It is well worth noting that I am going out of my way with this definition of contextual inquiry not to automatically exclude analyses based upon quantitative data, nor to automatically include all research based upon qualitative data. The focus here is on topic and orientation. I am being extremely inclusive and, again, those are treacherous waters for academics to be treading in. Particular methodologies and forms of data are more suited to and more commonly accompany particular research philosophies. However, if quantitative methods (such as, say multidimensional scales, causal models, and detailed survey analysis) were to focus upon the complexity and plurality of consumption contexts as they naturalistically occur, they clearly could be, or at least be a part of, the contextual inquiries of which I speak.

Currently, our multidisciplinary (but not, generally speaking, interdisciplinary) field operates without a thorough map of the sprawling subdivision of Consumption Studies. This is true more of its methods than of its topics, which I think are pretty thoroughly summed up in Arnould and Thompson’s (2005) amazing article on Consumer Culture Theory (or, as they later named it, Theoretics; see Arnould and Thompson 2007).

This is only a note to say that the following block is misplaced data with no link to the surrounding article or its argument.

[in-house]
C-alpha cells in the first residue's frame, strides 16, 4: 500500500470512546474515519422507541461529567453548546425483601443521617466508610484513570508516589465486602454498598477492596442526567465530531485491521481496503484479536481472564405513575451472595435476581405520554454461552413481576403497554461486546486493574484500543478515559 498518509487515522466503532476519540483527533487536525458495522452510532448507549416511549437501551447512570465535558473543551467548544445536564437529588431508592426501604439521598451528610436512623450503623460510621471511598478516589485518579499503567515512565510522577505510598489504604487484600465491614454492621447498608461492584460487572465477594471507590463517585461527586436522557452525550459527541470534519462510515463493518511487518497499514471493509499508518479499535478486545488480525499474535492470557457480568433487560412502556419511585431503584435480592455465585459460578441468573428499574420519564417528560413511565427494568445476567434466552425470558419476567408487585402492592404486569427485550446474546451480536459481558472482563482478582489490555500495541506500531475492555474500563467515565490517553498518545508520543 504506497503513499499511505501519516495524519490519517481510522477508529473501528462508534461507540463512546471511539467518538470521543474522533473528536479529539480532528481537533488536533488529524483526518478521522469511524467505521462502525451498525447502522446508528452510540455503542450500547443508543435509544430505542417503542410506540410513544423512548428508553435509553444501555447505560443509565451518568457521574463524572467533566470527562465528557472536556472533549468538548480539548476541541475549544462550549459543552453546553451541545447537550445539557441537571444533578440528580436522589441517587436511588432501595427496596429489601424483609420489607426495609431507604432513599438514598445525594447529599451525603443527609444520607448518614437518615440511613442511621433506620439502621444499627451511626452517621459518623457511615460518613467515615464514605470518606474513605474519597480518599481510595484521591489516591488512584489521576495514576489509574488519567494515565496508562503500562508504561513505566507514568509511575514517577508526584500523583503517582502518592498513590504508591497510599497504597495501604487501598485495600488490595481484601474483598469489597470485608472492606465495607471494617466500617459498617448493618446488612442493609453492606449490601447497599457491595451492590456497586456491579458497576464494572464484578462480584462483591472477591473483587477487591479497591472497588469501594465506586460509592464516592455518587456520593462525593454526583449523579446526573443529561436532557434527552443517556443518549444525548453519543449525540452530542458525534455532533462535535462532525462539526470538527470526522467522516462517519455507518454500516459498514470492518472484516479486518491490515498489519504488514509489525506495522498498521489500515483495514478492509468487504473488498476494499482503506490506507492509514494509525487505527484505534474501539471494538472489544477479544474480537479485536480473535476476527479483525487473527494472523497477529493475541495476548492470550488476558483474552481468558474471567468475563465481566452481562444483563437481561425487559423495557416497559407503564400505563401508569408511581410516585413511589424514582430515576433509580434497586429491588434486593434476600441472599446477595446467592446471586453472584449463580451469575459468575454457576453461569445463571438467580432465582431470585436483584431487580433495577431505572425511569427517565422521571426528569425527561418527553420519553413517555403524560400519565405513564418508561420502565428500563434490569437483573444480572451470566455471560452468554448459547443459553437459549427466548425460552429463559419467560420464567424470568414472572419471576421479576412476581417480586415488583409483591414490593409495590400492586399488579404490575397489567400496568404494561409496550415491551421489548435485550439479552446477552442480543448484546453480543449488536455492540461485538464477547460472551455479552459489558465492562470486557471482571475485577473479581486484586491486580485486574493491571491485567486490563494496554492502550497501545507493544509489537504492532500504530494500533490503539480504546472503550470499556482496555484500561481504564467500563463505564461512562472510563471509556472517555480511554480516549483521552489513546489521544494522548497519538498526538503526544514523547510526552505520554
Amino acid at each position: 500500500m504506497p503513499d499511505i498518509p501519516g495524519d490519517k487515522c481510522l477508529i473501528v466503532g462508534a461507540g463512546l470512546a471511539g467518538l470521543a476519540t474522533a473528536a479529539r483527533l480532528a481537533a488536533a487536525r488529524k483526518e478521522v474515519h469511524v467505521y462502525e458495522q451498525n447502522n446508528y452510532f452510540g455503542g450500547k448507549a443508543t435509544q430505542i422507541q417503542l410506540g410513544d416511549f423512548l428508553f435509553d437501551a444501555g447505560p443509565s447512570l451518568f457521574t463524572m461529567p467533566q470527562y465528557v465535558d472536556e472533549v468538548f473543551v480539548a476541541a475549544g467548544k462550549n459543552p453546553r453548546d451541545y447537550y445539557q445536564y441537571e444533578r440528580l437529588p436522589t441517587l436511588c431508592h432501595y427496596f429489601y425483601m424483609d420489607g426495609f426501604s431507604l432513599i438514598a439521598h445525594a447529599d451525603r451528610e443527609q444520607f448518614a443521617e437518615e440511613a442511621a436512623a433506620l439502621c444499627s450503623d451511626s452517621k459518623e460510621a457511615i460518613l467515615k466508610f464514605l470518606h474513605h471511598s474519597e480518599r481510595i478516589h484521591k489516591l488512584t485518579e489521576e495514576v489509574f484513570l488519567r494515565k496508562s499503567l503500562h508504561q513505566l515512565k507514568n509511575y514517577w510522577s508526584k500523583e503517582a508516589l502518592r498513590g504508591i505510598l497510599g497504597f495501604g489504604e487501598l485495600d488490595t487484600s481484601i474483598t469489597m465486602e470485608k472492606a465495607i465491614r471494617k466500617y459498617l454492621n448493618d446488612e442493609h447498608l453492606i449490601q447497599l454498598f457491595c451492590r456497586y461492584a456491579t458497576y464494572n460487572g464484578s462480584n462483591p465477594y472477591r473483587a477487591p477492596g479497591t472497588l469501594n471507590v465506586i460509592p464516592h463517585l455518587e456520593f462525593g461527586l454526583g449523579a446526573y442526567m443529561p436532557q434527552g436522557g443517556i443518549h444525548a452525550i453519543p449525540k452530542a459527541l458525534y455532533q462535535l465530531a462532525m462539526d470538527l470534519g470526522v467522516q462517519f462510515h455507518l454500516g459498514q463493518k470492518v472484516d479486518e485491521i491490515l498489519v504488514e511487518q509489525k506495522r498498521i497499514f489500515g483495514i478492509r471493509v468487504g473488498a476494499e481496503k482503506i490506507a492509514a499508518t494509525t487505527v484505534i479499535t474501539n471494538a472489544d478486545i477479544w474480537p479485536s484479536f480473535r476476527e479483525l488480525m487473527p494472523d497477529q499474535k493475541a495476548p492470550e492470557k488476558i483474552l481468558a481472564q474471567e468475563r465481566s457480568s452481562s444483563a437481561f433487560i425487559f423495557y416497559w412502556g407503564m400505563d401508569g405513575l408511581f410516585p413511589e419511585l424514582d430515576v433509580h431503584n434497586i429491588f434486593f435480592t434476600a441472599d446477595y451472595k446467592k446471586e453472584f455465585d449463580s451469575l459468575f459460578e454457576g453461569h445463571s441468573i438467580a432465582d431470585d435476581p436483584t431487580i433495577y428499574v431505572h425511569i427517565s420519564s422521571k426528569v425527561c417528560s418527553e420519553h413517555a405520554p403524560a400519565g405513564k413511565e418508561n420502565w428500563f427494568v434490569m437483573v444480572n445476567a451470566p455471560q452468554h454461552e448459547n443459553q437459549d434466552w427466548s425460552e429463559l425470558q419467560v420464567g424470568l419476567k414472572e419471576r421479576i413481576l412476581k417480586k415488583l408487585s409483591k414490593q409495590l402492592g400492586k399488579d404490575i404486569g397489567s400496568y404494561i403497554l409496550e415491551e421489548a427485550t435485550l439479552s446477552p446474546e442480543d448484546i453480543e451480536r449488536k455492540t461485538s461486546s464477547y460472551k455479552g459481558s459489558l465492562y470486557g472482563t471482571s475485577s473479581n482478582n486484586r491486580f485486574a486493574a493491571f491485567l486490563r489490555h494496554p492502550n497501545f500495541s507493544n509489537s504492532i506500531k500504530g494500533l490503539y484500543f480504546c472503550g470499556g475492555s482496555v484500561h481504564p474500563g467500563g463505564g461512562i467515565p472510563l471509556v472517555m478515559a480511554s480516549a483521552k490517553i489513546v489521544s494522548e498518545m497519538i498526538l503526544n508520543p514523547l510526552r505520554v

Researchers seem to be approaching contextual inquiry as if it were composed of numerous, methodologically distinct subdivisions, when in fact it can be viewed in an equally complex, but considerably more unified fashion. To facilitate the conjuncture of diverse contextual inquiry programs and methods, as this discuss proceeds I am going to aim for a generally comprehensive purview of this sub-field of Consumption Studies, but exclude other types of inquiry which do not attend to the richness of multiple contexts in naturalistic, cultural and phenomenological modes of inquiry.

Again, my goal is inclusion. The intention here is not to suggest any sort of hierarchization of Consumption Studies above other forms of consumer research, which are often extremely useful for establishing causal linkages and descriptions of processes (versus those of content). These other methods of investigation are equally worthwhile. They are excluded from the purview of this article because their linkage with Consumption Studies faces considerable epistemological obstacles.

An interdisciplinary Consumption Studies would provide for the theorizing of the consumption of research alongside the research of consumption, the business of research production alongside the research of business production and the meaning of consumption research alongside the research of consumption meaning (see, e.g., Peter and Olson 1983; this is one of my favorite marketing articles of all time).